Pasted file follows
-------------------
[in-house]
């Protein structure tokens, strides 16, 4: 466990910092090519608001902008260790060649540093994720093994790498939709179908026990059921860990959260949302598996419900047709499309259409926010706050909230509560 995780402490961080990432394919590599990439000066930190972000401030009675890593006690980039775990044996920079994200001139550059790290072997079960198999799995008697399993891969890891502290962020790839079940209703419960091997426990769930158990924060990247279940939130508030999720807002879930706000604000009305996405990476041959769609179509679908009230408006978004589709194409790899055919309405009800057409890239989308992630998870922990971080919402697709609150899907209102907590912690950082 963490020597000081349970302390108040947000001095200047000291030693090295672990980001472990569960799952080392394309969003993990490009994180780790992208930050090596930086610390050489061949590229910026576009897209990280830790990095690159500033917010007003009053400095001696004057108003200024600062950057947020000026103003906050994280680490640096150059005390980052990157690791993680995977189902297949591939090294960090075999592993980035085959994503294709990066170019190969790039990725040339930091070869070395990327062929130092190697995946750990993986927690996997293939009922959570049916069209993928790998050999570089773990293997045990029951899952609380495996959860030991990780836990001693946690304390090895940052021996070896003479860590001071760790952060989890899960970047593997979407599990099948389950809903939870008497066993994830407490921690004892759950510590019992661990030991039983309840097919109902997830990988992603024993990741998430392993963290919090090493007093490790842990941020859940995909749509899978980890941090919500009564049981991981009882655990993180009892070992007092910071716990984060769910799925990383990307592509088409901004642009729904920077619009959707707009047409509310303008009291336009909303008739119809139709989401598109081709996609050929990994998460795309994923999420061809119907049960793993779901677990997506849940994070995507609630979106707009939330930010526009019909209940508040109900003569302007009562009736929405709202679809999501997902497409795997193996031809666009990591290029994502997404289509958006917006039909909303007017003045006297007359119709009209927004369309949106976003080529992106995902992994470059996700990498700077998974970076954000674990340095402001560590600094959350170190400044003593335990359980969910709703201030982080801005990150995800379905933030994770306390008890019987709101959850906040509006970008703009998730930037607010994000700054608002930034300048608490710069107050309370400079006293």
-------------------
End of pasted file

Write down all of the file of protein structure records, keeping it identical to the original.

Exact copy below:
[in-house]
């Protein structure tokens, strides 16, 4: 466990910092090519608001902008260790060649540093994720093994790498939709179908026990059921860990959260949302598996419900047709499309259409926010706050909230509560 995780402490961080990432394919590599990439000066930190972000401030009675890593006690980039775990044996920079994200001139550059790290072997079960198999799995008697399993891969890891502290962020790839079940209703419960091997426990769930158990924060990247279940939130508030999720807002879930706000604000009305996405990476041959769609179509679908009230408006978004589709194409790899055919309405009800057409890239989308992630998870922990971080919402697709609150899907209102907590912690950082 963490020597000081349970302390108040947000001095200047000291030693090295672990980001472990569960799952080392394309969003993990490009994180780790992208930050090596930086610390050489061949590229910026576009897209990280830790990095690159500033917010007003009053400095001696004057108003200024600062950057947020000026103003906050994280680490640096150059005390980052990157690791993680995977189902297949591939090294960090075999592993980035085959994503294709990066170019190969790039990725040339930091070869070395990327062929130092190697995946750990993986927690996997293939009922959570049916069209993928790998050999570089773990293997045990029951899952609380495996959860030991990780836990001693946690304390090895940052021996070896003479860590001071760790952060989890899960970047593997979407599990099948389950809903939870008497066993994830407490921690004892759950510590019992661990030991039983309840097919109902997830990988992603024993990741998430392993963290919090090493007093490790842990941020859940995909749509899978980890941090919500009564049981991981009882655990993180009892070992007092910071716990984060769910799925990383990307592509088409901004642009729904920077619009959707707009047409509310303008009291336009909303008739119809139709989401598109081709996609050929990994998460795309994923999420061809119907049960793993779901677990997506849940994070995507609630979106707009939330930010526009019909209940508040109900003569302007009562009736929405709202679809999501997902497409795997193996031809666009990591290029994502997404289509958006917006039909909303007017003045006297007359119709009209927004369309949106976003080529992106995902992994470059996700990498700077998974970076954000674990340095402001560590600094959350170190400044003593335990359980969910709703201030982080801005990150995800379905933030994770306390008890019987709101959850906040509006970008703009998730930037607010994000700054608002930034300048608490710069107050309370400079006293």